To find the ideal finger engagement and hand balance for a strong downbow, assume the same position of arms but have them pull in opposite directions. Allow your knuckles to relax and your fingers to curl; the bow will be much closer to the palm of your hand. Simon Fischer calls this the give of the hand. Release the index finger entirely so that the base joint of your index finger has room to release down. [Note from BK: if you wish to add Galamian supination, allow your weight to roll into the pinky; you will see the index finger release and slide toward you slightly.]
FIRST STAGE: ACTIVE MOVEMENT – FINGERS ONLY
Begin with fingers curled and knuckles collapsed. On the downbow extend the fingers only. On the upbow curl the fingers. Stay ppp and completely legato. Do this first in the middle, then the tip, and lastly the frog. Do not allow any part of the arm to move.
Begin with knuckles up and immediately collapse as you begin the downbow; keep the knuckles collapsed throughout the stroke. As you begin the upbow, raise the knuckles suddenly and keep them raised throughout the stroke. The suddenness of the change in the hand is what will cause the accent – you are practicing the world’s worst bow changes!
Begin with knuckles up and immediately collapse as you begin the downbow; keep the knuckles collapsed throughout the triplet, which should be played as lightly and quickly as possible. As you begin the upbow, raise the knuckles suddenly and keep them raised throughout the triplet. Again, the suddenness of these changes in the hand is what will cause the accents, and the fact that your hand is out of engagement for the triplets is what will allow them to be played softly and rapidly.
SECOND STAGE: PASSIVE MOVEMENT – PAINTBRUSH
Once the active finger motions are easily executed the base joints of your hand will be more flexible, and you can begin to incorporate wrist releases as well. These smaller muscles react passively to the movement caused by the larger muscles of the arm.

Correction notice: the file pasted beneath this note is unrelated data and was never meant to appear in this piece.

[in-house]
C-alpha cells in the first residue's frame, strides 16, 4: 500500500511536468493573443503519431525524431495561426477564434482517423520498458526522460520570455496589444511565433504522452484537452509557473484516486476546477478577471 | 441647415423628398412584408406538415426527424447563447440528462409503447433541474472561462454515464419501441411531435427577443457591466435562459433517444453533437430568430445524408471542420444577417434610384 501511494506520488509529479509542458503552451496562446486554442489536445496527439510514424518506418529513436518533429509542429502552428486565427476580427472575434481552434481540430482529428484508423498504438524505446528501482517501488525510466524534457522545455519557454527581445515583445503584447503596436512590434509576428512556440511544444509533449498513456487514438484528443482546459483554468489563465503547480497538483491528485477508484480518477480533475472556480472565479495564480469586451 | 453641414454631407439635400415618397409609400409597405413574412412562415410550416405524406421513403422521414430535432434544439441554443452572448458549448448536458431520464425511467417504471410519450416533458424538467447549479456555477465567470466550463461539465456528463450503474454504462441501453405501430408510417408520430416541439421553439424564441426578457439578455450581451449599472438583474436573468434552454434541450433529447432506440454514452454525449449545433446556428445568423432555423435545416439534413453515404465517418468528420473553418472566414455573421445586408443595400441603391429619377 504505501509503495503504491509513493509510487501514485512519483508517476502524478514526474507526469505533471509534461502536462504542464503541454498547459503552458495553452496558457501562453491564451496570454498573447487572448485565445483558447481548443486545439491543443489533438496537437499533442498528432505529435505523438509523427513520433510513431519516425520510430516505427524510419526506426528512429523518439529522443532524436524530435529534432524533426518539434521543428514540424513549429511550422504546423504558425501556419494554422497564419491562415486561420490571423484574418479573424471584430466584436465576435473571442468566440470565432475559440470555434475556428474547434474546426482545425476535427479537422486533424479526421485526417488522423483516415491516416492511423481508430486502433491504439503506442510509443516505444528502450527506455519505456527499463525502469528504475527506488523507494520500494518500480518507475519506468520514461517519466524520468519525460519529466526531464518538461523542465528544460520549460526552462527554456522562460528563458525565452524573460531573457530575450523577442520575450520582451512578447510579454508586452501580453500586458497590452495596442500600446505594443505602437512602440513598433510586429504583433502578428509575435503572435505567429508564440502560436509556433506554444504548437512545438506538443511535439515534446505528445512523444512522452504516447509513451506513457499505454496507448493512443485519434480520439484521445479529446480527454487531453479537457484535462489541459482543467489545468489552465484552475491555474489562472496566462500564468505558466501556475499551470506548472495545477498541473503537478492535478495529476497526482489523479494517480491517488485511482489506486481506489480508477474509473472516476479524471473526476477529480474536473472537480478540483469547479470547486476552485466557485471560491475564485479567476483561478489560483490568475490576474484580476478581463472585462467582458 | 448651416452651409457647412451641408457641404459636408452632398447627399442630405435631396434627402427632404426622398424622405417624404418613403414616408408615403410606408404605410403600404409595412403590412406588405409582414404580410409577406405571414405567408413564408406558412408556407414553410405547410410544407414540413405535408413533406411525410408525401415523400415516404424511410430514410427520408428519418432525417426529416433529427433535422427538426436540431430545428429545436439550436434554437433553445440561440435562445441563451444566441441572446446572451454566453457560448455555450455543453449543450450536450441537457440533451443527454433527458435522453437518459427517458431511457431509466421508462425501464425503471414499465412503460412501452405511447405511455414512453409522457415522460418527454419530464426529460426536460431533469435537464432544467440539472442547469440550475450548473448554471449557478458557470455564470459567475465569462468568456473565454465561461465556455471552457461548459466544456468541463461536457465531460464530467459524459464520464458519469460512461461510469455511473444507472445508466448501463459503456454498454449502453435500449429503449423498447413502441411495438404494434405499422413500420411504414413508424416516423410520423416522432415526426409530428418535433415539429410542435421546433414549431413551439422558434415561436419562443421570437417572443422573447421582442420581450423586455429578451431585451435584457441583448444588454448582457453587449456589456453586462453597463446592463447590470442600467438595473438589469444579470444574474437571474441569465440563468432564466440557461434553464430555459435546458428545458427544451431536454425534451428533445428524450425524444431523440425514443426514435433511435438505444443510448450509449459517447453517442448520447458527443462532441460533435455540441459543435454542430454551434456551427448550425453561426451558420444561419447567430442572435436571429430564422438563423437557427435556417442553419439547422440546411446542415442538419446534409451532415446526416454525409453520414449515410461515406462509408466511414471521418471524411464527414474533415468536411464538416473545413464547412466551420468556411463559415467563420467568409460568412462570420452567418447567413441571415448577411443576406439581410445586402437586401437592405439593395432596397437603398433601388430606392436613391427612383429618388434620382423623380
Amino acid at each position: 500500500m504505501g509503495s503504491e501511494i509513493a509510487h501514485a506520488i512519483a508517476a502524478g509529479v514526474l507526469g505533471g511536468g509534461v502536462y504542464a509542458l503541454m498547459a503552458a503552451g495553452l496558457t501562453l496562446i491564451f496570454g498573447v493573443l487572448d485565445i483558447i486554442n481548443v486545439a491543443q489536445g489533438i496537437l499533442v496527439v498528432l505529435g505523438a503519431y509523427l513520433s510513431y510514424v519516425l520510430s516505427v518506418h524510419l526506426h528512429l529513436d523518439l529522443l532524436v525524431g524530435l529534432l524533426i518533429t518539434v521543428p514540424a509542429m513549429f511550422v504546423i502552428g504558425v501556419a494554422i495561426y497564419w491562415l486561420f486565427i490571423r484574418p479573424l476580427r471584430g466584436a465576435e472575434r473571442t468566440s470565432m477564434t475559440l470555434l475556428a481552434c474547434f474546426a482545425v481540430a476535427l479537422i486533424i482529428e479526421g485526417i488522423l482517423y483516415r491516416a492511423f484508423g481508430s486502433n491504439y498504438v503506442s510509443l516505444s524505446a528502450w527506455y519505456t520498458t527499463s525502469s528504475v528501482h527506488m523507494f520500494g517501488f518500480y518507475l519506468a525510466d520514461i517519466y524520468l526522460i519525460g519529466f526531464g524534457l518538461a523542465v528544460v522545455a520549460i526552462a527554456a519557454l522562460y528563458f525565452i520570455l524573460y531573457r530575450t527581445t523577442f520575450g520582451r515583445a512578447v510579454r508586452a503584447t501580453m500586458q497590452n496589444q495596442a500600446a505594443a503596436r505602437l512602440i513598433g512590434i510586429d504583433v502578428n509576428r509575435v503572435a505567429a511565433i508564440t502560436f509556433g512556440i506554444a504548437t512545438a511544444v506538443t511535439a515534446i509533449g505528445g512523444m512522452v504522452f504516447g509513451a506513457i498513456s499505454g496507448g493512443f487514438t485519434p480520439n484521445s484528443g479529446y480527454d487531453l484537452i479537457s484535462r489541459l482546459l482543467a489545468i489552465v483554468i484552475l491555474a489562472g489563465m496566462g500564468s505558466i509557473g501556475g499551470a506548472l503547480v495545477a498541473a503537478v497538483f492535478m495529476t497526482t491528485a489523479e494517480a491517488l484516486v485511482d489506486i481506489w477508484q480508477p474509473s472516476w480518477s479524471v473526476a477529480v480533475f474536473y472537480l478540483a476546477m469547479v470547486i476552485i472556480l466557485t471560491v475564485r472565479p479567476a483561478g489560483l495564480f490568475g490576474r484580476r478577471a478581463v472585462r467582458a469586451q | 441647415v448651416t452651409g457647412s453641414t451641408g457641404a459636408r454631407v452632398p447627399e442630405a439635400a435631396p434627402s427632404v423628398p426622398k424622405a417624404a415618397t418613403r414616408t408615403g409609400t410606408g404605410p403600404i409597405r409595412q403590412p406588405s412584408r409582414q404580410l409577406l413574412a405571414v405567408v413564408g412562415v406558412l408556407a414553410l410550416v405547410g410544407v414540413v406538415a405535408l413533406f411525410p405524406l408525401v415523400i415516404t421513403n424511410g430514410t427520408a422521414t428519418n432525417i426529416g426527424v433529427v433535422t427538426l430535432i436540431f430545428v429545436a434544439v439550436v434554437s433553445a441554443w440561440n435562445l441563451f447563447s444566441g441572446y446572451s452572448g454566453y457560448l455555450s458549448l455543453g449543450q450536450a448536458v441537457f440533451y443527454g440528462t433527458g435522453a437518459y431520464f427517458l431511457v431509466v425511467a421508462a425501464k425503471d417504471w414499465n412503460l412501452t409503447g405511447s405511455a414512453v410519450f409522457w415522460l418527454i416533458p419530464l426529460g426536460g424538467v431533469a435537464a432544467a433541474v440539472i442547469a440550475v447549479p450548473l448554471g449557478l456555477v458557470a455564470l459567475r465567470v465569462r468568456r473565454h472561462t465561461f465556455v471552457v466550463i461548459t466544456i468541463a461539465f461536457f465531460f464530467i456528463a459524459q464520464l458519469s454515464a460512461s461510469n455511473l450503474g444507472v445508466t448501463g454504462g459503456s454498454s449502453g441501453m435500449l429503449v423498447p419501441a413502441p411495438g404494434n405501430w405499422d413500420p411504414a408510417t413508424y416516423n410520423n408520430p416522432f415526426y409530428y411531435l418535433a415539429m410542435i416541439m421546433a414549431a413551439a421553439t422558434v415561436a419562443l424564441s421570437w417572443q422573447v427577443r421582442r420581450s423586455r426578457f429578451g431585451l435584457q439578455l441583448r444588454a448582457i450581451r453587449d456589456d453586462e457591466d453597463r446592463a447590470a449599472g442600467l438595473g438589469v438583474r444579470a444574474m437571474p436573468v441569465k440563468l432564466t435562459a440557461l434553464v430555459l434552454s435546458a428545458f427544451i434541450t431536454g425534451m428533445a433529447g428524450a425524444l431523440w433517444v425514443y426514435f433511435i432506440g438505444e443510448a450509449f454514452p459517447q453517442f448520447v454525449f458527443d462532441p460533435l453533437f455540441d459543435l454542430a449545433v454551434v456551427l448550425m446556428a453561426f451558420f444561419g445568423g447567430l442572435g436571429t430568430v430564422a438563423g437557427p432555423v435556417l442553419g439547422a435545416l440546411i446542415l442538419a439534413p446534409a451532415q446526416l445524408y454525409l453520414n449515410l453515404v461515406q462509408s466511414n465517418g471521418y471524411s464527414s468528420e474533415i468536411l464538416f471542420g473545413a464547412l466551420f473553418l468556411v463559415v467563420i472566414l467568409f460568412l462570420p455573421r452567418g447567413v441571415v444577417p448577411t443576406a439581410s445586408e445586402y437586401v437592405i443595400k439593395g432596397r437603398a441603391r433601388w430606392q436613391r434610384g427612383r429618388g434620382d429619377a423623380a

As you change to a downbow, allow first your wrist and then your knuckles to melt down (George Neikrug called this “Pet the Kitty”); as you change to an upbow, allow first your wrist and then your knuckles to lead upward.
Just before you change to a downbow, allow your wrist to begin a gentle downward motion; as you begin the downbow itself, allow the knuckles to follow, melting down. Just before you change to an upbow, allow your wrist to begin a gentle upward motion; as you begin the upbow itself, allow the knuckles to follow, leading upward. This circular coordination is what George Neikrug called the paintbrush.
Just before you change to a downbow, allow first your elbow and then your wrist to begin a gentle downward motion; as you begin the downbow itself, allow the knuckles to follow, melting down. Just before you change to an upbow, allow first your elbow and then your wrist to begin a gentle upward motion; as you begin the upbow itself, allow the knuckles to follow, leading upward.
ALTERNATIVE APPROACH TO LOWER HALF (courtesy of Magdalena Richter)
For incredibly smooth bow changes and comfort in the lower half, these additional exercises focusing on the movement of the upper arm are extremely edifying; they are particularly helpful in reducing overactive finger motions at the frog.
Using an étude or scale, play in the lower half of the bow only. Keep fingers curled, knuckles down, and move the bow across the frog using only the upper arm. Use a medium to slow bow speed.
Now play from the frog to the middle with fingers curled; from the middle to the tip allow the fingers to extend gradually. Returning, allow the fingers to relax and curl from the tip to the middle; from the middle to the frog, remain curled and use only the upper arm to move the bow.